today is my last night in Cambodia and although I have enjoyed the scenery and the country, it is kind of hard to take it all in as I have already said in my last blog. Our last stop in Cambodia was Phnom Penh, the capital. Due to unforeseen circumstances in Sihanoukville where three people had all their chargers and cables stolen, we spent 3.5 days at the beach (hard, isn't it?) and only one full day in Phnom Penh. Today, we went to the Toul Sleng Genocide Museum (S-21) where the crimes of the Khmer Rouge are ever so present. Prior to 1975, Toul Sleng was a high school. When the Khmer Rouge came to power it was converted into the S-21 prison and interrogation facility. Inmates were systematically tortured, sometimes over a period of months, to extract confessions, after which they were executed at the killing fields of Choeung Ek. S-21 processed over 17,000 people, only 7 people survived. The building now serves as a museum, a memorial and a testament to the madness of the Khmer Rouge regime. The prison kept thousands of photos of their victims, many of which are on display. Most of the building has been kept in its original shape, allowing its visitors to walk through the same rooms and cells where so many people were tortured. After the museum we went to the Killing Fields. The killing fields were essentially ad hoc places of execution and dumping grounds for dead bodies during the Khmer Rouge regime. The memorial at Choeung Ek just outside Phnom Penh was and orchard and a Chinese cemetery prior to 1975. During the Khmer Rouge regime it became of the killing fields. This particular killing field is the site of the brutal executions of more than 17,000 men, women and children, most of whom first suffered through interrogation, torture and deprivation in the S-21 prison. Visiting the museum and the killing fields where new skulls and bones are still being found, was probably the most shocking experience on my trip. Ever since arriving in Cambodia, we were told about the horrendous regime of the Khmer Rouge but seeing the crimes of these people, in particular Pol Pot, is still more upsetting. Being able to see the instruments with which the prisoners were tortured and then seeing photos of the prisoners as well as the soldiers (who were between 12 and 20 years old) made every one in the group become very emotional. And if you were wondering why it all happened, then you are just one of many. Nobody seems to have an answer to this; nobody seems able to explain why over 3 million people had to die, either as a result of torture, mistreatment, execution or starvation. Pol Pot just simply wanted to create a mass of uneducated people who would be too stupid to have and opinion but he managed to convince so many people that what he was doing was the best thing that ever happened and the only way forward, it is hard to follow this logic. In the opinions of the Cambodian people, the crimes committed against humanity were greater than the Holocaust, which had so far been the most terrible crime I have come across. But the people here really have moved on. They are happy with what they now have and even though they know that their government is still corrupt, everyone tries to keep smiling, in the greater believe that eventually justice will be done. Truly amazing people!!!!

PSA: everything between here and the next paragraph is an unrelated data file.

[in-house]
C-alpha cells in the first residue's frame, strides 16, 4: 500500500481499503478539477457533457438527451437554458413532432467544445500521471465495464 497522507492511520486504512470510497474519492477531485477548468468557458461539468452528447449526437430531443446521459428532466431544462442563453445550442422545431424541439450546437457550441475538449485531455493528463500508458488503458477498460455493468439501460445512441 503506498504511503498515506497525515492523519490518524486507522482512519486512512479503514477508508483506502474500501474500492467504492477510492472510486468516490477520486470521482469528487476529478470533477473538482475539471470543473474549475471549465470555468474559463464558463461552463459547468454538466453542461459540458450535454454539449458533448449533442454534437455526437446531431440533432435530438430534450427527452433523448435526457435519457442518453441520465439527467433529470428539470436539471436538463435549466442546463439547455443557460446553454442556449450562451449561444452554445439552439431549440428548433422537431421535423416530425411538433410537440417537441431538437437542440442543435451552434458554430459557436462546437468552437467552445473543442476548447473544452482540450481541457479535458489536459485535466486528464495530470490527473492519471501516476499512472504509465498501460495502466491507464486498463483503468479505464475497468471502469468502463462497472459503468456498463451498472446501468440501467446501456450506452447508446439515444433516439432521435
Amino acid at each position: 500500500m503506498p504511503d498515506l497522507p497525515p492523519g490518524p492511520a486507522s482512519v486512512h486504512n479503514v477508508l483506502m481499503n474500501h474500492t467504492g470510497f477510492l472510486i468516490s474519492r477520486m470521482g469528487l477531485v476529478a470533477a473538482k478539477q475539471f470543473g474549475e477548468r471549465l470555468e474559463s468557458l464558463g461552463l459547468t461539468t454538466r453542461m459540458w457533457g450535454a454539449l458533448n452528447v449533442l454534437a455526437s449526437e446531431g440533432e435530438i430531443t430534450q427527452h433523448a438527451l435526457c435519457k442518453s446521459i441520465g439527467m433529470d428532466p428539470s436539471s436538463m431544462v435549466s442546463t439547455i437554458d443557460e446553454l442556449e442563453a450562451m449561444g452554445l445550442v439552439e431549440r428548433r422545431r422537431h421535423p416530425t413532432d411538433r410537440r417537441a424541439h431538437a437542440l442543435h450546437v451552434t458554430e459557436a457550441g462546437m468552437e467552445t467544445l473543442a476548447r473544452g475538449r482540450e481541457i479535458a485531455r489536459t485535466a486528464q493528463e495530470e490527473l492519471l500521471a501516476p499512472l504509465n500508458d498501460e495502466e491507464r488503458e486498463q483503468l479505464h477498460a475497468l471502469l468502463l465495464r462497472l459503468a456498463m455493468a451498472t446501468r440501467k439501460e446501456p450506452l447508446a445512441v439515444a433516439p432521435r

And this really is the last bit of Cambodia we will experience. Tomorrow morning we are setting off on our journey to Ho Chi Minh City (Saigon) in Vietnam, where we will be spending the best part of the next two weeks. I am already curious what impressions I will take away from Vietnam. Cambodia certainly was an eye opener in every way. I am looking forward to heading up north, into cooler climates as the heat here (up to 40 degrees during the day, in the high 20's at night) can really wear you down. I hope that all of you are keeping well.